We hope that our brother will be certain that not one of the scholars said that it is obligatory for a couple to produce children, and that if they do not produce twenty children then they are sinning and deserve to be punished by Allah! 

Similarly, not one of the earlier or contemporary scholars – as far as we know – has said that it is the fate of the wife to have a baby and breastfeed every single year, or that if the couple choose to delay pregnancy and having children, that is haram. 

We mention these facts to you, and ward off doubts based on illusion, so that we can introduce the Islamic ruling, first of all, and so as to highlight that everything that you mentioned in your question is not an argument that has any sound basis, because the Islamic ruling is far removed from what you mentioned in your question. 

Is it permissible to delay having children?

In fact, the Islamic evidence indicates that it is permissible to delay having children. As Jabir ibn ‘Abdullah (may Allah be pleased with said): “We used to engage in ‘azl [coitus interruptus, a form of contraception] at the time when the Quran was being revealed. (Narrated by al-Bukhari, 5208) and Muslim , 1440) ‘Azl (coitus interruptus) means ejaculating outside the woman’s vagina in order to avoid pregnancy. 

Shaykh Ibn Baz (may Allah have mercy on him) quoted this hadith as evidence for it being permissible to space having children in order to give them a proper Islamic upbringing, when he said: 

“If a woman has a lot of children, and it is difficult for her to give them a proper Islamic upbringing because they are so many, then there is nothing wrong with her taking something to space her pregnancies in order to achieve this important purpose, so that pregnancy will not adversely affect her or her children, as Allah has permitted ‘azl for this and similar purposes.” (Fatawa Nur ‘ala ad-Darb by Ibn Baz ed. by ash-Shuway‘ir, 21/394)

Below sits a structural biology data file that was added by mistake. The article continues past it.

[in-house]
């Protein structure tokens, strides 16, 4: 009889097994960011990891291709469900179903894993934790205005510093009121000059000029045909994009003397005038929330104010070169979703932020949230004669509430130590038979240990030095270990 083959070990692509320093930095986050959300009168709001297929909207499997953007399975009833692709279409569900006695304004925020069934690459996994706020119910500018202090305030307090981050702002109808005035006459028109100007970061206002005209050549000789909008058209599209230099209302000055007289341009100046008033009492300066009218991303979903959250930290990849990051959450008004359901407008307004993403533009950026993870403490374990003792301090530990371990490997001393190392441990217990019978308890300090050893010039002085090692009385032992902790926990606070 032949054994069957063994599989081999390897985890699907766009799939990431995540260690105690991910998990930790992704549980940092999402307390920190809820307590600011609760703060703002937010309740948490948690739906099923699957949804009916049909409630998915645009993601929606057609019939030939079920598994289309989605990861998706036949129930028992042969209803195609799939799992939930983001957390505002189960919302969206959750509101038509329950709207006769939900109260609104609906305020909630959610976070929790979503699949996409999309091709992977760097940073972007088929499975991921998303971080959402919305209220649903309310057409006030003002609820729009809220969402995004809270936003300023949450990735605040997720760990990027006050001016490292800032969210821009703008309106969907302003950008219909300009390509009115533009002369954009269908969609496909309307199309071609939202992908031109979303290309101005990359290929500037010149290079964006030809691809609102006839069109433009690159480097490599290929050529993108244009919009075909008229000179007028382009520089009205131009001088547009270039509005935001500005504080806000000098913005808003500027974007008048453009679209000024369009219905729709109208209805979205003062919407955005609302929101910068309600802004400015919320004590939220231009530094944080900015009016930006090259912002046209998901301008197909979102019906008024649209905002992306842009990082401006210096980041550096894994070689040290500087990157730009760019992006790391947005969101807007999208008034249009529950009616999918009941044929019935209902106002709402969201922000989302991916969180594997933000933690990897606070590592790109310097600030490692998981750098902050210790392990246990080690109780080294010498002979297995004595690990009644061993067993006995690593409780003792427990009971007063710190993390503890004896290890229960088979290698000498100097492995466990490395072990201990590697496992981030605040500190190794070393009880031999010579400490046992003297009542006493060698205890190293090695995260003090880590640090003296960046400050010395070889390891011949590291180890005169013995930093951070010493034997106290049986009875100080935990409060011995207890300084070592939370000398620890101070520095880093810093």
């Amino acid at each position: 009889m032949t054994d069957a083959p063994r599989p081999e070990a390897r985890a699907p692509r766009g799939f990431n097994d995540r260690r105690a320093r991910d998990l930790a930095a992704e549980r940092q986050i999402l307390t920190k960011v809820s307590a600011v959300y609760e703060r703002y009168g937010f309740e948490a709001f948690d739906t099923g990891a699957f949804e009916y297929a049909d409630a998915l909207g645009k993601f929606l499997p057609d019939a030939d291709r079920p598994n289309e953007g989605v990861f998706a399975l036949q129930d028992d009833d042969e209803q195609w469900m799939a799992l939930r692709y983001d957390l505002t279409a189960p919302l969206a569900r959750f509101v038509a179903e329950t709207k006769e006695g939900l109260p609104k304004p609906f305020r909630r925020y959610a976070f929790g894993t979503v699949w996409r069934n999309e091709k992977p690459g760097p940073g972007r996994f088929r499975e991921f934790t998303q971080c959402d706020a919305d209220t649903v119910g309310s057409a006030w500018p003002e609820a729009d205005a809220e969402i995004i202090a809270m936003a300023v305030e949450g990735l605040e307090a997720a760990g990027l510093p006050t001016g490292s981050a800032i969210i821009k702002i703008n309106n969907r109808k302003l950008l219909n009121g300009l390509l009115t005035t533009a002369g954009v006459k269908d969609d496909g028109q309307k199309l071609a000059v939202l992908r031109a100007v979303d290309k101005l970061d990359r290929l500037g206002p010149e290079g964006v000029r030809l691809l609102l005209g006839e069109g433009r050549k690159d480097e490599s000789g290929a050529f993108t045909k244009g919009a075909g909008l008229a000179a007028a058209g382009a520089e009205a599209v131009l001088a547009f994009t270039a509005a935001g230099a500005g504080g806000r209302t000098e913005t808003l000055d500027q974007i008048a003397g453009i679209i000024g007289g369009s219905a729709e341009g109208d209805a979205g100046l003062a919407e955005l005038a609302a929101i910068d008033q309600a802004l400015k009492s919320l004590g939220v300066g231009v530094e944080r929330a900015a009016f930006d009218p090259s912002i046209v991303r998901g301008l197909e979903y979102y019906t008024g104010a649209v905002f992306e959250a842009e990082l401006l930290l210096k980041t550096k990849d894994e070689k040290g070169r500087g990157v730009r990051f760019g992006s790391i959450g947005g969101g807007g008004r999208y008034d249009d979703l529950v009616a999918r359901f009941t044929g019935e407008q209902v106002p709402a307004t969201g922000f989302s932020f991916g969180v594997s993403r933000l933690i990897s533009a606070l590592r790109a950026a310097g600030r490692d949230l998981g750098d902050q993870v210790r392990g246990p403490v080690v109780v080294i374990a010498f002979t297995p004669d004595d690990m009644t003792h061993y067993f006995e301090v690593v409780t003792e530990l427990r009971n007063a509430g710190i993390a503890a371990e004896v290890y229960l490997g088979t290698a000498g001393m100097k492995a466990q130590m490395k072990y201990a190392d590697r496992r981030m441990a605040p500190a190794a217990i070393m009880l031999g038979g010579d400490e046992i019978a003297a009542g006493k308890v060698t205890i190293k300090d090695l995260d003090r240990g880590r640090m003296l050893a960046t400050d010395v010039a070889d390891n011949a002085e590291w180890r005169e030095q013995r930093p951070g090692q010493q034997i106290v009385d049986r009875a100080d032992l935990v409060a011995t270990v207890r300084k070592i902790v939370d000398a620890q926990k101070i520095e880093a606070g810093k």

Is contraception haram?

Shaykh Ibn ‘Uthaymin (may Allah have mercy on him) said: 

“Taking contraceptive measures is permissible in principle, because the Companions (may Allah be pleased with them) used the method of ‘azl (coitus interruptus) during the time of the Messenger (blessings and peace of Allah be upon him), and he did not forbid them to do that. But it is contrary to what is preferable, because having a lot of children is something that is prescribed and is desirable.” (Fatawa Nur ‘ala ad-Darb by al-‘Uthaymin, 22/2)

We have previously stated that it is encouraged to have a lot of righteous children .  

The ruling on different considerations for delaying having children 

So you may rest assured that if you and your wife decide to delay having children, as you mentioned in your question, that is not regarded as a sin or disobedience in principle, unless there are other considerations that have an impact on this individual or personal choice, which may be dictated by present-day circumstances: